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    Stop a Dog Scratching

    Articledog training guidesWednesday 18 May 2011
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    One of the greatest frustrations for any dog owner carrying out puppy training is the challenge involved when you try to stop a dog scratching.

    Learn more about how to nip this problem in the bud in the guide below.



     



    Scratching: How to Curb this Dog Behaviour



    The only way in which you can overcome this behaviour is to examine the probable cause. Excessive scratching can often be caused by five major factors, some of which may require veterinary assistance to eradicate. They are as follows:



    1.    Environmental Factors

    This tends to be the most common cause of scratching. The scratching behaviour may have been brought on by something the dog has been exposed to in the local area, for example when digging or exploring in the local park. The dog may have skin that is sensitive to different grasses or plants, directly causing the scratching problem. Try and retrace your steps over the last few weeks with the dog and think about any unusual circumstances – this can inform you as to how you can limit the problem in future.



    2.    Nutritional Factors

    Malnutrition or an imbalanced diet may be a primary cause of excessive scratching. If you fear this to be the case, consult with the vet and plan an effective feeding programme. Whilst a poor diet may not be a direct cause of the problem, it can significantly weaken the body’s ability to fight the infections that can often cause scratching.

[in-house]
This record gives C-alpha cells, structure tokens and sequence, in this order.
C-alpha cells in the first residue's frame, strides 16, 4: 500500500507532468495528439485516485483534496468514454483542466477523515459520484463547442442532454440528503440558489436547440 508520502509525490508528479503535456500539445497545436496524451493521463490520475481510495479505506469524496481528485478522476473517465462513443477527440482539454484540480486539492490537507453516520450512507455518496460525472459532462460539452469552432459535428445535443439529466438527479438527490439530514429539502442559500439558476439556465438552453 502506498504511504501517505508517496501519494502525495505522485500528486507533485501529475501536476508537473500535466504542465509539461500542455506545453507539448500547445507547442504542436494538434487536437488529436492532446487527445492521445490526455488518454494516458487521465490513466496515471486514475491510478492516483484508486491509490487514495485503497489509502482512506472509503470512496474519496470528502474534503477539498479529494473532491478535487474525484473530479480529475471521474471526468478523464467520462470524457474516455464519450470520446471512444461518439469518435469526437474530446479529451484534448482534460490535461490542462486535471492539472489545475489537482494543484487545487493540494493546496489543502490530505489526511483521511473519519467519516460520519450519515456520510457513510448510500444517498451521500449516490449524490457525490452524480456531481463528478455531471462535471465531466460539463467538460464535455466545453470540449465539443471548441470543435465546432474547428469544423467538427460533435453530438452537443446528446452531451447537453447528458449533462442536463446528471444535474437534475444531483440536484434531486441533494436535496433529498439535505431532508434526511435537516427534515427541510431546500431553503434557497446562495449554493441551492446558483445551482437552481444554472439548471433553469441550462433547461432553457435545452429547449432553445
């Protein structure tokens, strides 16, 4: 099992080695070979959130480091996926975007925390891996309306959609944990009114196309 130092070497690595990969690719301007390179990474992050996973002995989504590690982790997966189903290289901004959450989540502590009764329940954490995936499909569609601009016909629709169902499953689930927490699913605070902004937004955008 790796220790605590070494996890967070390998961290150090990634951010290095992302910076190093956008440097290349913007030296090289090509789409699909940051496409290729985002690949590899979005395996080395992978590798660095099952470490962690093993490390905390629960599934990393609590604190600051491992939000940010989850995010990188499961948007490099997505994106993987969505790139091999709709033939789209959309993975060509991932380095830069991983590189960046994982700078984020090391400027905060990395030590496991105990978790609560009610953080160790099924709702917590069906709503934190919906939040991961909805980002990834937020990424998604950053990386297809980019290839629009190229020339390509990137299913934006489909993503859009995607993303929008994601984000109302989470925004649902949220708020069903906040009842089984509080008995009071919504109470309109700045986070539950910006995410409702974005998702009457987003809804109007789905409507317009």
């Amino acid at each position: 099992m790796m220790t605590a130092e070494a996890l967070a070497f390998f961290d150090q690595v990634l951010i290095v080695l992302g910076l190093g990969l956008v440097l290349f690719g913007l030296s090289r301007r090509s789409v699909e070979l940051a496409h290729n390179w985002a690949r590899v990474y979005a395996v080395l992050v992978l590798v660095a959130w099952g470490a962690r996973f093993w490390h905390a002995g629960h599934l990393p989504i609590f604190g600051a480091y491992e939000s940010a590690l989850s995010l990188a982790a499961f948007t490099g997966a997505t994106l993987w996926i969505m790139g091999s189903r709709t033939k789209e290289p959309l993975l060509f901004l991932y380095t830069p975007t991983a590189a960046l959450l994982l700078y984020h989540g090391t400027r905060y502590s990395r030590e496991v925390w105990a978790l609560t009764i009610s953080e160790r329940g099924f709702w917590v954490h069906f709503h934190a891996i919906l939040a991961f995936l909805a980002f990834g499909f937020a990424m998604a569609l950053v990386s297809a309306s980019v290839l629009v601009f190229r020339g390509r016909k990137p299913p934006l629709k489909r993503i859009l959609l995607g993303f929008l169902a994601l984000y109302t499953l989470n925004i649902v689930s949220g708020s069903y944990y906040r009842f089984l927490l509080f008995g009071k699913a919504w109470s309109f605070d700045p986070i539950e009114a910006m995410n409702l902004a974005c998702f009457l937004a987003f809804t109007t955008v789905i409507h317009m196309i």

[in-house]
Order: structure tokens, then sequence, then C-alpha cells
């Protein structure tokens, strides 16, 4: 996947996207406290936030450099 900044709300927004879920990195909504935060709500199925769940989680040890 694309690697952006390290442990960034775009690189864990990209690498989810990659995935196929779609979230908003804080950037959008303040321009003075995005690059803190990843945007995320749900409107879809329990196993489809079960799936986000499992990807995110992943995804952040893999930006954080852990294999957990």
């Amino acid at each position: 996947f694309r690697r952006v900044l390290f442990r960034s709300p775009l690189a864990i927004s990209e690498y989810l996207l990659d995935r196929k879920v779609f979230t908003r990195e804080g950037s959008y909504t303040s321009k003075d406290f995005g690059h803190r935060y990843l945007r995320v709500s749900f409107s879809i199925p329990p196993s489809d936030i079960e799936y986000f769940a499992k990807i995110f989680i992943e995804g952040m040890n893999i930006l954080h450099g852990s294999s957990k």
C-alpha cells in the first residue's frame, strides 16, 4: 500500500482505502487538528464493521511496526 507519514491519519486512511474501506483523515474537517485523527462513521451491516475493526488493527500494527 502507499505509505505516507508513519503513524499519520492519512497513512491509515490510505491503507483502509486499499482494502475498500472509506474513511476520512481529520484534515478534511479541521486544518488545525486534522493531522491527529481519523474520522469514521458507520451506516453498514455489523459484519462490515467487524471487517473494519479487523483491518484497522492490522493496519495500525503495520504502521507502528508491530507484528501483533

3.    Allergenic Factors

    As the name suggests, the scratching may be a by-product of an allergic reaction; investigate this possibility with a vet, as there may be a medical remedy that can curb the problem.



    4.    Infection/Parasitic

    Bacterial, fungal and yeast infections are all fairly common, and can cause a dog plenty of discomfort if an open wound becomes infected. Ticks and fleas can exacerbate the problem further, and any sensitive skin needs to be treated with specialist creams and lotions until any lesions begin to heal.



    5.    Neurogenic

    Sadly, this is the most troubling cause of them all. Neurogenic effectively refers to an inherited trait that has no relation to any of the factors listed above. It may also simply be a behavioural instinct that needs expert training to be combated effectively. In some cases, it may be impossible to fight this dog behaviour – think of the scratching as a nervous twitch which the dog has no ability to control.

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